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Thursday, January 6, 2022

Review: Resident Evil: Welcome To Racoon City

Director: Johannes Roberts

Screenplay: Johannes Roberts

Year: 2021

The Resident Evil films went from being decent entries in the horror genre to embroidering comedy with its excesses. This got so out of hand that there were only two options left to remedy the situation: let them die or restart the saga with another approach. But as long as successful games in the series continue to come out, where Resident Evil: Village was even considered one of the best games of the year, the film series was meant to mimic the zombies it represents and refuse to die.

"Resident Evil: Welcome to Racoon City" is the reboot of the Resident Evil movies, which focuses on the story of the first three video games in the series. The powerful biotech company Umbrella Corporation moves their operations from Racoon City to another location, and to cover up what they were really doing there, they plan to destroy the city. A group of citizens works together to figure out what the company wants to cover up as they try to survive the night.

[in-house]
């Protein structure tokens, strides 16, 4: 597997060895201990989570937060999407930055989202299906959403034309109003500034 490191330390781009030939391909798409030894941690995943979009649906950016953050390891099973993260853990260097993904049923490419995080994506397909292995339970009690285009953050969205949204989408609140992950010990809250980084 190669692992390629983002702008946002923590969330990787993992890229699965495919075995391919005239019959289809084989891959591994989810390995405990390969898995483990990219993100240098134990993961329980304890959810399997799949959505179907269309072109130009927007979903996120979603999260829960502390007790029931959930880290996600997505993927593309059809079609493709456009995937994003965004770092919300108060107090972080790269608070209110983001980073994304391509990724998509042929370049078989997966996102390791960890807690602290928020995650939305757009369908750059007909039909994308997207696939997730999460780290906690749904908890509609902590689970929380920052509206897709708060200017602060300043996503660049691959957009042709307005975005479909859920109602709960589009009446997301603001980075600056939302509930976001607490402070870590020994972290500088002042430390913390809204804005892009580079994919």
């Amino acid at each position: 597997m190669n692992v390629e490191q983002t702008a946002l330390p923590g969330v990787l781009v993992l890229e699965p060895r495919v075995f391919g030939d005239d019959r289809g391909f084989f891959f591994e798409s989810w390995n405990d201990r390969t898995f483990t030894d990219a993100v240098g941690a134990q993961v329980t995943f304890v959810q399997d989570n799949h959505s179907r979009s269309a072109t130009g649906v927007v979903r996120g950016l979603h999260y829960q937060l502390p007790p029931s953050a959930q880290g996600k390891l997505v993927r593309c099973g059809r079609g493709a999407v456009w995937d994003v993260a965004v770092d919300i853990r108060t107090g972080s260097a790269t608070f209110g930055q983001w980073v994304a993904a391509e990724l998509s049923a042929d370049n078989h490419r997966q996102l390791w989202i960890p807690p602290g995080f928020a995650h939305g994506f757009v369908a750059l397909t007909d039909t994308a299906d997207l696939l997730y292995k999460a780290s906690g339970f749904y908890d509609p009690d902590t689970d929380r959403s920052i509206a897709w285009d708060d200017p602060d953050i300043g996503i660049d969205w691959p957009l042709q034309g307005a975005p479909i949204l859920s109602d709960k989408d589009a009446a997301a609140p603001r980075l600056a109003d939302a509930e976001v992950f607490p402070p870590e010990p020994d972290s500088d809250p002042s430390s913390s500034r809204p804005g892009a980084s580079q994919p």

After the path taken by the past films and how weak the animated ones have been, the most recent "Resident Evil: Infinite Darkness" did not get the best review from us; it was difficult to think that we would continue to see movies in this series. However, only four years after the last installment of the saga led by Paul W. S. Anderson and Milla Jovovich, and only a few months after the animated miniseries "Resident Evil: Infinite Darkness", comes the latest attempt to revitalize the series. At least in this endeavor, they were successful.

Beyond being another installment in the film series, the director and screenwriter Johannes Roberts ("47 Meters Down: Uncaged") strives to give what game fans have been demanding for years from the saga, and that is to be more faithful to the games. Well, this time the director is directly inspired by the trilogy that led this game to popularity. However, this tribute is also its biggest problem.

In its quest to bring the action that characterizes these games, the story’s development takes a second place. This leads to the plot being imprecise and the characters being underdeveloped. Since I mention the characters, this is another area of ​​lights and shadows, where some characters are very similar in physique and personality to those in the games, but others are nothing like the character they are trying to portray.

"Resident Evil: Welcome to Racoon City" is the tribute that video game fans have been asking for since the first movie was released back in 2002. This is one of its virtues and one of its problems, exemplified by how it exerts to introduce all the famous names from the game series in its first 15 minutes of duration. Even with its problems, it is the best adaptation of games to movies in the series, and it is entertaining and with some memorable moments for both fans of video games and horror movies.


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